Next, each side aims to decrease caloric intake by the same means as reducing processed foods. Removing sugar and high-fat foods removes a lot of excess calories. It’s harder to overeat on a plant-based diet (not enough calories in foods), and it’s hard to overeat on a carnivore diet (high protein and fat content are very satiating).

A reduction in calories will aid in fat loss or prevent obesity which will improve health.

So, when you compare similarities, you can start to see the important pieces of each diet and start to form your answer to the question of “which diet is right?”



The bottom line - there's no absolute right or wrong here. There's only a right or wrong for you!

How Do I Eat?

The best way you can learn to understand how you want to eat is to know what you value.

The best way to personalize nutrition is to ask yourself, what is native to you or what is comfortable? What is your preference, or what foods do you like to eat or do you crave? Do you have any health or performance objectives?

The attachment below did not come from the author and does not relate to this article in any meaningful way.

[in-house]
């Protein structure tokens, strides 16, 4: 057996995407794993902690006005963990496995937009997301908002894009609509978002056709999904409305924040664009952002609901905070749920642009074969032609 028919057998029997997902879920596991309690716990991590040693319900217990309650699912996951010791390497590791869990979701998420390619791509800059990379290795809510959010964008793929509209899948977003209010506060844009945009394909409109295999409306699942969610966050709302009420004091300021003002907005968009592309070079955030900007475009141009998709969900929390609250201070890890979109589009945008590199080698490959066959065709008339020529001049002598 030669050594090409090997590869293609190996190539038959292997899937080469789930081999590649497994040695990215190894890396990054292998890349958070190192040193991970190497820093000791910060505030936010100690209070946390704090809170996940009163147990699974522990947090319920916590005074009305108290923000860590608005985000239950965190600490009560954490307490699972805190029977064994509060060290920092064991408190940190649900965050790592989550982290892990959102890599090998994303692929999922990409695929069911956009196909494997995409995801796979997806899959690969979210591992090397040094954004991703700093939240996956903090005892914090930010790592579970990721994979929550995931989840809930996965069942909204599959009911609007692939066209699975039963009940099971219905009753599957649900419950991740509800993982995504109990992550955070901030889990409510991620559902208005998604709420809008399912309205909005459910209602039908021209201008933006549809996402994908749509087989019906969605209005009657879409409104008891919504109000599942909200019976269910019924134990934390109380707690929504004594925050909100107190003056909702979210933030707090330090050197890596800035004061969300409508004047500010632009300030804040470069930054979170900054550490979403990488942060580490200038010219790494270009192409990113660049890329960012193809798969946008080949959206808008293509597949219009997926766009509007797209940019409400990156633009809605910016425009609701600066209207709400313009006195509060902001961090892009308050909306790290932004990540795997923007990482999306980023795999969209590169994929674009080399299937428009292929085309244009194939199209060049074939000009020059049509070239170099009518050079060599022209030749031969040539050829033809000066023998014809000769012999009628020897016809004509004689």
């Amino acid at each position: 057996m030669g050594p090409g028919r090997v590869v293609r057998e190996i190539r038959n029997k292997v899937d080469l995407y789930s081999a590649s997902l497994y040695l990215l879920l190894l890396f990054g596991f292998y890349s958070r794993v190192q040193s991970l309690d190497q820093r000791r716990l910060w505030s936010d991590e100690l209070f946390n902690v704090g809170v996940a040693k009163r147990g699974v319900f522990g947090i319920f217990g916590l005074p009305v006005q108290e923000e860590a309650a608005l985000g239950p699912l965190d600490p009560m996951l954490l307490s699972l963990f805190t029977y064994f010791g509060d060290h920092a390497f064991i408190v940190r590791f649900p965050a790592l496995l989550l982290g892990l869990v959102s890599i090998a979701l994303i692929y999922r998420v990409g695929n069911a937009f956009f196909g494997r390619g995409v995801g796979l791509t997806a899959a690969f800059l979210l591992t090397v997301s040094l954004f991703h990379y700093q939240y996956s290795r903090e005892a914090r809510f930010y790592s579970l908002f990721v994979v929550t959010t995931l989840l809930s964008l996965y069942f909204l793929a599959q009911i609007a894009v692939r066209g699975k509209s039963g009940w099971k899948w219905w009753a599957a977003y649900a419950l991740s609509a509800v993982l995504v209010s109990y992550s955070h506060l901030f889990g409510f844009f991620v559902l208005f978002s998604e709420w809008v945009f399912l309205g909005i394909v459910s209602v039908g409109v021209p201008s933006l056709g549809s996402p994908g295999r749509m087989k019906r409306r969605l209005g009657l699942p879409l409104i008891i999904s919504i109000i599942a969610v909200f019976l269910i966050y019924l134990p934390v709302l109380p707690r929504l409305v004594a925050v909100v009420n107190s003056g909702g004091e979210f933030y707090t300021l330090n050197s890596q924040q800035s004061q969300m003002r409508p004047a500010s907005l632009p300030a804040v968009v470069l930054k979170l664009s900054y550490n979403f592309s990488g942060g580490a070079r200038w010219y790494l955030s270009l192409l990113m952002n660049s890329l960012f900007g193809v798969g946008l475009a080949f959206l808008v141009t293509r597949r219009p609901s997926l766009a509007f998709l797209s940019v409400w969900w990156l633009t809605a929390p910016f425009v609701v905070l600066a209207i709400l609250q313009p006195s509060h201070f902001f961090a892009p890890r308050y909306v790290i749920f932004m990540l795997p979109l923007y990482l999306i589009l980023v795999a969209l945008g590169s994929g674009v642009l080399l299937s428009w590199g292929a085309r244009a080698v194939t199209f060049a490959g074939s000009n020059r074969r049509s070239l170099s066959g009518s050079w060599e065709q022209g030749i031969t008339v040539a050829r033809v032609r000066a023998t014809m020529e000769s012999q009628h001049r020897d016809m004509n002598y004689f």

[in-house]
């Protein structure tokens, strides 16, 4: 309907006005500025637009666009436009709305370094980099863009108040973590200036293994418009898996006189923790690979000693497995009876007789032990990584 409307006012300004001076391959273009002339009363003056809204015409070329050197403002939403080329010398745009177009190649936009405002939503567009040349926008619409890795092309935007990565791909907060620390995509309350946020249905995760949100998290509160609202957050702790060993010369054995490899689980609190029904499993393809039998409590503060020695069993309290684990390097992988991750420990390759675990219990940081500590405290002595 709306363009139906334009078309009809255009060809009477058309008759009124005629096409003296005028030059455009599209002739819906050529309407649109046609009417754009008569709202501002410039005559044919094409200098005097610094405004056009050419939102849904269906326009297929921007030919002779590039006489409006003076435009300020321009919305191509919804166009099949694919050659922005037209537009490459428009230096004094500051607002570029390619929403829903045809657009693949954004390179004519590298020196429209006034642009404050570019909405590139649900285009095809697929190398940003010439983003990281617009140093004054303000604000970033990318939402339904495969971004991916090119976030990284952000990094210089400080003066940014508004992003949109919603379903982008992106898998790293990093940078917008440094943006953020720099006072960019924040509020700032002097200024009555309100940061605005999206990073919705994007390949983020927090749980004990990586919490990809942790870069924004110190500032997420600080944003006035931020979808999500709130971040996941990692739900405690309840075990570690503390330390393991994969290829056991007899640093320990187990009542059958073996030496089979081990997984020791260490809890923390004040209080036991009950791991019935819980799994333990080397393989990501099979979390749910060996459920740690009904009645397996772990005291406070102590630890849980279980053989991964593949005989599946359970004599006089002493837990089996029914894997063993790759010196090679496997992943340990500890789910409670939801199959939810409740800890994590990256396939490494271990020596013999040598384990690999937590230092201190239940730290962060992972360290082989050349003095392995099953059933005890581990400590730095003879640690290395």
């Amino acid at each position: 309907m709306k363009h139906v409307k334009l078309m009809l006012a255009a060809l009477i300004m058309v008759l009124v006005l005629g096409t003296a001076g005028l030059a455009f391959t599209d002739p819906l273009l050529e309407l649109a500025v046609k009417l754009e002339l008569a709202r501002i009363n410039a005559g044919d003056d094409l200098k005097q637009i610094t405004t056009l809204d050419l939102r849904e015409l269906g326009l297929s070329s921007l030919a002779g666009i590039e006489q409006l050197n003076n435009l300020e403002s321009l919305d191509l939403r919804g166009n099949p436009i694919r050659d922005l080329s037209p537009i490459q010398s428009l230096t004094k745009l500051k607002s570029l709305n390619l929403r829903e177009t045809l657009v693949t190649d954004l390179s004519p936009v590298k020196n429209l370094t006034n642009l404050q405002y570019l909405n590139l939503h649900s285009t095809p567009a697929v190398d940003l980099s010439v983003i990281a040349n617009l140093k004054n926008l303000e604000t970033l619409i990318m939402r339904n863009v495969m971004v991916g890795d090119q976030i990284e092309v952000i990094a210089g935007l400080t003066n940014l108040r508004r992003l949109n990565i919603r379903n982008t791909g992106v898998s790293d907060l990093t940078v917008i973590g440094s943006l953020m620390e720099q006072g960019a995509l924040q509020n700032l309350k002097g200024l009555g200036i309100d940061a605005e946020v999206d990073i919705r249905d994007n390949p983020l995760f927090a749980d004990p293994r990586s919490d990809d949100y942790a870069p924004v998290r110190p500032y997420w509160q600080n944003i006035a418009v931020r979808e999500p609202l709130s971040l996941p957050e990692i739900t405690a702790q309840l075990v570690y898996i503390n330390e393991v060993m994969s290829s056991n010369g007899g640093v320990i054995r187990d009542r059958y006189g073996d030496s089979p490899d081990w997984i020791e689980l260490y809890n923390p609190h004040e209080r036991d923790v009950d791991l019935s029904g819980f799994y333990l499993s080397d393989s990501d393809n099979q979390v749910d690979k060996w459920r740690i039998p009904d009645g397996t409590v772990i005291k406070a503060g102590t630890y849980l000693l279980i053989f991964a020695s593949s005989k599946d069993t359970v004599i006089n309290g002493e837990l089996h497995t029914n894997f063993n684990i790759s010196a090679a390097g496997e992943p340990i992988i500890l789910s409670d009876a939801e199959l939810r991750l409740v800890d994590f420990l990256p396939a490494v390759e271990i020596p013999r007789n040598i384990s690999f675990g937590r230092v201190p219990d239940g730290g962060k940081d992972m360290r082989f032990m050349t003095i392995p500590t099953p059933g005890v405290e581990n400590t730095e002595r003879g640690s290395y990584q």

After you do that, there is plenty of evidence to sift through to determine what the best method of eating for you is.

If you want the pleasure of eating food you enjoy with people you love, and the pleasure of good health you’ll find that eating the way you want and eating the way that's right for you will serve you best.




Want to find out more about how to craft an approach to eating that will fit in with your needs, goals, and lifestyle? You can get started today working with Med Gym's own Certified Nutrition Coach, Chris Zinn, in our Nutrition Coaching Program!


If you've tried diet after diet and struggled to reach your goals, nutrition coaching may be the answer you need. Working with a qualified nutrition coach to craft and stick to the plan that is the right fit for you can be game-changing!


Contact us here to learn more about nutrition coaching and how you can get started.